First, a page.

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I am trying to create a webpage with a dynamic number of forms (to represent a list of items a user can describe.

I have most of my functionality working, but I would like the dymicly added forms to show up in a row (with a scroll bar if needed) I have this mostly working. in Firefox it works as expected, but in IE9 (in standards mode) once the the content forces a scroll bar to be show the below the dymanic forms gets pushed down more for each new item added (If I set overflow-x: scroll rather than "auto" I do not get this) I am OK with the visual shift when the scrollbar initally apears, but after that I would not expect further shifts.

stripped down example:

<!DOCTYPE html>
<html>
<head>
<script>
    var next_id = 1;

    function maximize_width(element) {
        var w = 0;
        var c = element.firstChild;

        while (c) {
            if (!isNaN(c.offsetWidth)) {
                w += c.offsetWidth;
            }
            c = c.nextSibling;
        }
        element.style.width = w + "px";
    }

    function do_add() {
        var container = document.getElementById("container");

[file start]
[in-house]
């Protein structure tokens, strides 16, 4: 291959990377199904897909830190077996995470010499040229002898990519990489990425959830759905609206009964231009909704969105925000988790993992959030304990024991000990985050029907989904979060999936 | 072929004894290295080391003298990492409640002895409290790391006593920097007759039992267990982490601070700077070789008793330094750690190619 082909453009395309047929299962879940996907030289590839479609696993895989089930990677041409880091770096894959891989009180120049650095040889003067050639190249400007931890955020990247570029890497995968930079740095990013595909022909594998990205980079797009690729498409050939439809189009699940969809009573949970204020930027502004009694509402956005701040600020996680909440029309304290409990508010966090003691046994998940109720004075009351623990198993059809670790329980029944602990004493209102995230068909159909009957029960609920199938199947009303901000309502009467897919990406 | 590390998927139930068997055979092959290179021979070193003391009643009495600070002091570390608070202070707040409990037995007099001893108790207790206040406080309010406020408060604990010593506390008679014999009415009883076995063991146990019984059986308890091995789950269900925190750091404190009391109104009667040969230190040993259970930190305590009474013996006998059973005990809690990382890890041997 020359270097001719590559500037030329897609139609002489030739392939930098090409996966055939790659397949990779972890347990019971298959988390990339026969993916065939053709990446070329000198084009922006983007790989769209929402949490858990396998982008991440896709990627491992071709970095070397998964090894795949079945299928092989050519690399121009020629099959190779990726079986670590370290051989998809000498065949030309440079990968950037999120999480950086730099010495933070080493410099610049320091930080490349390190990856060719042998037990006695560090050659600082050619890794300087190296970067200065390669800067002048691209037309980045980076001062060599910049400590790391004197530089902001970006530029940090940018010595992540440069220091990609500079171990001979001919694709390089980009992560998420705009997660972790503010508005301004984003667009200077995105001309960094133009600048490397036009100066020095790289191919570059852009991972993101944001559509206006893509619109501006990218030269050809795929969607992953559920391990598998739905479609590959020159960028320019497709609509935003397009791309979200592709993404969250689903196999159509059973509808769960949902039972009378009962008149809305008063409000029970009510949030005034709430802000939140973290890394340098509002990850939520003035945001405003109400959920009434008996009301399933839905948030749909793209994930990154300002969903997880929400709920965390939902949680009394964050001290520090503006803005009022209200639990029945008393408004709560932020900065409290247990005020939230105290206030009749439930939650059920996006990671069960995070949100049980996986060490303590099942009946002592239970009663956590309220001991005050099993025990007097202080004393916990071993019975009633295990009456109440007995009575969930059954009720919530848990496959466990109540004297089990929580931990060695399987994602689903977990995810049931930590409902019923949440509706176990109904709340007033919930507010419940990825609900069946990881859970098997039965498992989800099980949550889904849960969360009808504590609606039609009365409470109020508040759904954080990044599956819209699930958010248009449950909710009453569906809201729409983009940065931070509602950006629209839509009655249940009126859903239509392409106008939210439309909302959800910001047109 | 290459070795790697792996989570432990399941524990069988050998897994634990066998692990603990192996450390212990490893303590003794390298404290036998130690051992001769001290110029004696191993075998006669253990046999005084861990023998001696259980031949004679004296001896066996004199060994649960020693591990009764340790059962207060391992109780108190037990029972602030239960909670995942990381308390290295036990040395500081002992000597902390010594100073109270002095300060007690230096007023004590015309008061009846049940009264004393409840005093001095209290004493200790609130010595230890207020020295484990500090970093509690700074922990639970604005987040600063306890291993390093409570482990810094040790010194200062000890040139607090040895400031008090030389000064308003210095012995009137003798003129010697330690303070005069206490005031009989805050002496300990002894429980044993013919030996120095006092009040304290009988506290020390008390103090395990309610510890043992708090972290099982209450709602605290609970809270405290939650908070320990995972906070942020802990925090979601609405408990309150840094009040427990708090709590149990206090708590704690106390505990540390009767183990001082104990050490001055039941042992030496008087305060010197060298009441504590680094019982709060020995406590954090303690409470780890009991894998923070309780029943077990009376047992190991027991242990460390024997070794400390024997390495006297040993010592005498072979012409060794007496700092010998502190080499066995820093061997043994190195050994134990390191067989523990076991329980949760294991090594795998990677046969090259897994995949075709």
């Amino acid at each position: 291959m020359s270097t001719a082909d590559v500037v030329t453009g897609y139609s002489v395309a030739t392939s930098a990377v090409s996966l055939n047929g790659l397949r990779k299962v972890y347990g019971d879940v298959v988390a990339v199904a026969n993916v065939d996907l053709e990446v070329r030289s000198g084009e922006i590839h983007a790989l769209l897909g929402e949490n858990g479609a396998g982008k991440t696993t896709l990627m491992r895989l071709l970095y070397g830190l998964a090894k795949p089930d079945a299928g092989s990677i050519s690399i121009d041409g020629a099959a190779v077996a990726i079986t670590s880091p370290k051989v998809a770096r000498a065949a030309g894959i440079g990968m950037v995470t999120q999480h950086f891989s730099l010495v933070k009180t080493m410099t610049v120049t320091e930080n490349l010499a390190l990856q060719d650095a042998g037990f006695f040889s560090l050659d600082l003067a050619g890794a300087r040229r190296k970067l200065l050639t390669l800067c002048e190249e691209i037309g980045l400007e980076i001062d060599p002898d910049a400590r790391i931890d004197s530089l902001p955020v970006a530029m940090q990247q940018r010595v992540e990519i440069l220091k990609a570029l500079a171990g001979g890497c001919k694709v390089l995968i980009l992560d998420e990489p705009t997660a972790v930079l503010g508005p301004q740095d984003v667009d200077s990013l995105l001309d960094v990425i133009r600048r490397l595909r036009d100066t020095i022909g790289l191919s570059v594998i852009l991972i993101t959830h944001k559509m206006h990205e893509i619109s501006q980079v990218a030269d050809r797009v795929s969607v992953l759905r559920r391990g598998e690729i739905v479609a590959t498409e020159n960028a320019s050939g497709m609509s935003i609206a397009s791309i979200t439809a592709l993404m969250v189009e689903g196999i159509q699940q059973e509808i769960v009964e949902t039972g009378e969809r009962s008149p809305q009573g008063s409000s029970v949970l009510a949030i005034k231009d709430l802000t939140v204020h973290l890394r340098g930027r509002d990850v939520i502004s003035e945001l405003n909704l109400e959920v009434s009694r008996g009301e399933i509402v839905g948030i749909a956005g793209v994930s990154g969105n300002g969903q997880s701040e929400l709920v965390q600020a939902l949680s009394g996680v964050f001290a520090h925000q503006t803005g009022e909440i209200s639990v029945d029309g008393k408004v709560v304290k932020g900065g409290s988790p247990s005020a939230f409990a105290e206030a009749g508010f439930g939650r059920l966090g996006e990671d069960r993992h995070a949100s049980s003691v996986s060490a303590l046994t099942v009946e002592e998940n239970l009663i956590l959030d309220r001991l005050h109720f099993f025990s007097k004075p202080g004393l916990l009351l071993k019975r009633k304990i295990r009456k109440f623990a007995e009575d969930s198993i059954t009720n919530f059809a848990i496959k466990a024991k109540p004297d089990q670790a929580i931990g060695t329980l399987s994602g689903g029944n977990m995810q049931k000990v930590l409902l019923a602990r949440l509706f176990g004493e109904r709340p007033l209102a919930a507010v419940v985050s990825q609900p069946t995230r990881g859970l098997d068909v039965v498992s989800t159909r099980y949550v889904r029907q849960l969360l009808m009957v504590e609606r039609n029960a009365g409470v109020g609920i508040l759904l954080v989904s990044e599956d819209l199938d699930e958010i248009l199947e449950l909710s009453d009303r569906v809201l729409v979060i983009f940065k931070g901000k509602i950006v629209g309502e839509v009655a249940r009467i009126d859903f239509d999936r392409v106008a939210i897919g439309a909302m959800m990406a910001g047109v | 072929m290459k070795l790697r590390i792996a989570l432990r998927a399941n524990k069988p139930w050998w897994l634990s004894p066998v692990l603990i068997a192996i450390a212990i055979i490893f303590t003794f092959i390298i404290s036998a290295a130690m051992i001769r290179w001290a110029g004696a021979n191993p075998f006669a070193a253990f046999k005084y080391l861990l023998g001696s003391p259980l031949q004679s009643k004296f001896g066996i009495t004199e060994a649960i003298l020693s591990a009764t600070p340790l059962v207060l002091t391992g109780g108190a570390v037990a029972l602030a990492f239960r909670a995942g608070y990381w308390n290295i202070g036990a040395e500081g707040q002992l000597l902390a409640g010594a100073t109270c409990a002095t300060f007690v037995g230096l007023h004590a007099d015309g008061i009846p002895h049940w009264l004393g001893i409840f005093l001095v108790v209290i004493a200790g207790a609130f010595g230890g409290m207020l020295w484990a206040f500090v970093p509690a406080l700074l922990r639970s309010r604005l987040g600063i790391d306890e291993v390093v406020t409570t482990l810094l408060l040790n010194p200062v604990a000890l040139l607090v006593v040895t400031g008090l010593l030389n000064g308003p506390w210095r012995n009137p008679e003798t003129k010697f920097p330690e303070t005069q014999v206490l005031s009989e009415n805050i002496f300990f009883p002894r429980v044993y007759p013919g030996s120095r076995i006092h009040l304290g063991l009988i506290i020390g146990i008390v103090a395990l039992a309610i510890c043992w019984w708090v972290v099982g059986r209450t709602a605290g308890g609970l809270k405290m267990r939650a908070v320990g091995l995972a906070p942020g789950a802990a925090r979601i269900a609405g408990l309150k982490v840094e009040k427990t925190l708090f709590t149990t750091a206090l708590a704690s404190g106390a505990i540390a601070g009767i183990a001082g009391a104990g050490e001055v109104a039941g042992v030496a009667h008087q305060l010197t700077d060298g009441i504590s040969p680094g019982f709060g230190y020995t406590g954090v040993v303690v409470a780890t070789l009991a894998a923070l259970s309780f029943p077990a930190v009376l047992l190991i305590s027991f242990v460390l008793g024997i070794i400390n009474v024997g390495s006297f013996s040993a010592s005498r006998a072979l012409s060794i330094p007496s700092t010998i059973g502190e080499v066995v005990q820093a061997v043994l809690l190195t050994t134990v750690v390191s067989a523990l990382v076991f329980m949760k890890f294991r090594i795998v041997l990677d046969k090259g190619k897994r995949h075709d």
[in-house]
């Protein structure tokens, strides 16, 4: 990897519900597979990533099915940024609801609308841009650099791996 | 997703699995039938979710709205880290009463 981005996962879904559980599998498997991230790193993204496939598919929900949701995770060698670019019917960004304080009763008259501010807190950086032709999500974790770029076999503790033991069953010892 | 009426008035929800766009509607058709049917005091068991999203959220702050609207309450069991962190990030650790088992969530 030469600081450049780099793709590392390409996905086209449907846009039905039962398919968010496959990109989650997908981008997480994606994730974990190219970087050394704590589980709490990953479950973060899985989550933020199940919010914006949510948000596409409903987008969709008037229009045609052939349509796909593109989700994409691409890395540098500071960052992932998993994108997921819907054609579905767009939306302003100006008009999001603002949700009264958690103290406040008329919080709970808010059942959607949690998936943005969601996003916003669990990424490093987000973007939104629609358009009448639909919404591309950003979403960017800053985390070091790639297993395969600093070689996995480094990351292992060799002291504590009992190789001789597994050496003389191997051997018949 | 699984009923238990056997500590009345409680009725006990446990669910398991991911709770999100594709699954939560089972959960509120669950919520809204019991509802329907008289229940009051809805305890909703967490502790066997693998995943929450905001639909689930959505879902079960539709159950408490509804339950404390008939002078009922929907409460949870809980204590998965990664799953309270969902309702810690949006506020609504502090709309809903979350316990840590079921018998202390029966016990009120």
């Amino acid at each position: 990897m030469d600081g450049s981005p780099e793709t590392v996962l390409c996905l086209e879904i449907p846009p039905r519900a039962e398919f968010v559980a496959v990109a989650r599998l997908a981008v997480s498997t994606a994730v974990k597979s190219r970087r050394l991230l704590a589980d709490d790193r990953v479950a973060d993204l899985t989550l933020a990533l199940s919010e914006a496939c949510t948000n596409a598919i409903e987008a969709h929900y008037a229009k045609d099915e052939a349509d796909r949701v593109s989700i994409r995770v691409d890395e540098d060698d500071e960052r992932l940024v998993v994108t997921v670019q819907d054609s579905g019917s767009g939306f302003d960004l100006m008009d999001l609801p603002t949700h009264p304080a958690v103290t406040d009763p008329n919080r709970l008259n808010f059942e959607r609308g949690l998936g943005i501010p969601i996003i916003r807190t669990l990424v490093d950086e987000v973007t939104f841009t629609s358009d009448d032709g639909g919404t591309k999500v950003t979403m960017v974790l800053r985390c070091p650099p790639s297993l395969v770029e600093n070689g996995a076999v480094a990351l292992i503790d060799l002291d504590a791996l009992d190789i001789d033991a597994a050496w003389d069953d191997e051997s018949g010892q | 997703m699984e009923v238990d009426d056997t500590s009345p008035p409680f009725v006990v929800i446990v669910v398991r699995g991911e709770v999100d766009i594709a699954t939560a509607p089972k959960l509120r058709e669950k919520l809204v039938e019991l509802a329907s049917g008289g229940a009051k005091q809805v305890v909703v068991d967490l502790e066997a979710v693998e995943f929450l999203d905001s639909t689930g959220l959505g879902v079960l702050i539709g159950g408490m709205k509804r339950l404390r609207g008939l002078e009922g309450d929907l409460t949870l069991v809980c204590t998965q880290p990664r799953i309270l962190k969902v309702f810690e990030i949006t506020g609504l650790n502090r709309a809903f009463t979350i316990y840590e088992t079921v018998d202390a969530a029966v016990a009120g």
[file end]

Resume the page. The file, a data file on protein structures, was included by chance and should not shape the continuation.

var t = document.getElementById("template").cloneNode(true); //clone the template
        t.id = "item_" + next_id; //create a new unique id
        t.className = "item";
        next_id += 1;
        container.appendChild(t);
        maximize_width(container);
    }

</script>
<style>

#template{
    display:none;
}

#scroll-container {
    width: 100%;
    margin: 0px;
    overflow-x: auto;
    overflow-y: hidden;
}

#container{
}

.item{
    display:inline-block;
    margin: 0px;
    width: 200px;
    height: 200px;
    background-color: green;
}

</style>
</head>
    <body>
        <div id="scroll-container">
        <div id="container">
            <form id="template" class="template">
            </form>
        </div>
        </div>
    <button onclick="do_add()">Add</button>
    </body>
</html>
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1 Answer

up vote 1 down vote accepted

Doesn't this addition to your header suffice ?

<meta http-equiv="X-UA-Compatible" content="IE=edge" />

(I haven't IE on my linux workstation but it is usually enough to make IE9 work as expected if the doctype is already correct)

share|improve this answer
    
Thanks, I knew about <!DOCTYPE html> to request strict mode, but didn't know about IE's engine seletion issues. –  tletnes Apr 23 '12 at 19:58
    
I don't know why most of us don't know about this. MS should make it more clear that their engine is now comparable to others with the doctype and this option. I lost a LOT of time before I found it and I'm not alone. Now I rarely even test for IE9 as most of what I do on Chrome will work (and I don't care for IE8-)... –  dystroy Apr 24 '12 at 5:59
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